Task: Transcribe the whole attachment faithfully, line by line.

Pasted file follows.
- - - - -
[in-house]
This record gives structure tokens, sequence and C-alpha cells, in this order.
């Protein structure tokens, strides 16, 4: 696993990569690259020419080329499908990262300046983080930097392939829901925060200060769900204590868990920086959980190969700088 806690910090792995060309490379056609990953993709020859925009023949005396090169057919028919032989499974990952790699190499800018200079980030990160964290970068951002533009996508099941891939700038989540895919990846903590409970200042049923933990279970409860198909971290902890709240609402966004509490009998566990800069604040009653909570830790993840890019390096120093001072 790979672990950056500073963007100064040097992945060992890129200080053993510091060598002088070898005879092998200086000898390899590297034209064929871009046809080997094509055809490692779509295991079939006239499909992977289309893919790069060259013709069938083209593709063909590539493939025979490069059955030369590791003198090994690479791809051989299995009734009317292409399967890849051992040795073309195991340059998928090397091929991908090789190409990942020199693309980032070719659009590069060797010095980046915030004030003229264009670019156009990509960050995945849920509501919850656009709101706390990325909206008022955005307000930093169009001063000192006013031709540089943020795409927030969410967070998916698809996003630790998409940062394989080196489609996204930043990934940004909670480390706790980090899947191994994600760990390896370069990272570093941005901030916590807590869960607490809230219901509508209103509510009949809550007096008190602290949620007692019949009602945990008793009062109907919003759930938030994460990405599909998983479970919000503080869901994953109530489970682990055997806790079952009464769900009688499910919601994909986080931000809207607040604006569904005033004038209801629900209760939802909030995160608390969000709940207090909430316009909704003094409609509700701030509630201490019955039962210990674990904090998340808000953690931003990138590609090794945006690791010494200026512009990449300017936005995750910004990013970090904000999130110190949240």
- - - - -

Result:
[in-house]
This record gives structure tokens, sequence and C-alpha cells, in this order.
């Protein structure tokens, strides 16, 4: 696993990569690259020419080329499908990262300046983080930097392939829901925060200060769900204590868990920086959980190969700088 806690910090792995060309490379056609990953993709020859925009023949005396090169057919028919032989499974990952790699190499800018200079980030990160964290970068951002533009996508099941891939700038989540895919990846903590409970200042049923933990279970409860198909971290902890709240609402966004509490009998566990800069604040009653909570830790993840890019390096120093001072 790979672990950056500073963007100064040097992945060992890129200080053993510091060598002088070898005879092998200086000898390899590297034209064929871009046809080997094509055809490692779509295991079939006239499909992977289309893919790069060259013709069938083209593709063909590539493939025979490069059955030369590791003198090994690479791809051989299995009734009317292409399967890849051992040795073309195991340059998928090397091929991908090789190409990942020199693309980032070719659009590069060797010095980046915030004030003229264009670019156009990509960050995945849920509501919850656009709101706390990325909206008022955005307000930093169009001063000192006013031709540089943020795409927030969410967070998916698809996003630790998409940062394989080196489609996204930043990934940004909670480390706790980090899947191994994600760990390896370069990272570093941005901030916590807590869960607490809230219901509508209103509510009949809550007096008190602290949620007692019949009602945990008793009062109907919003759930938030994460990405599909998983479970919000503080869901994953109530489970682990055997806790079952009464769900009688499910919601994909986080931000809207607040604006569904005033004038209801629900209760939802909030995160608390969000709940207090909430316009909704003094409609509700701030509630201490019955039962210990674990904090998340808000953690931003990138590609090794945006690791010494200026512009990449300017936005995750910004990013970090904000999130110190949240």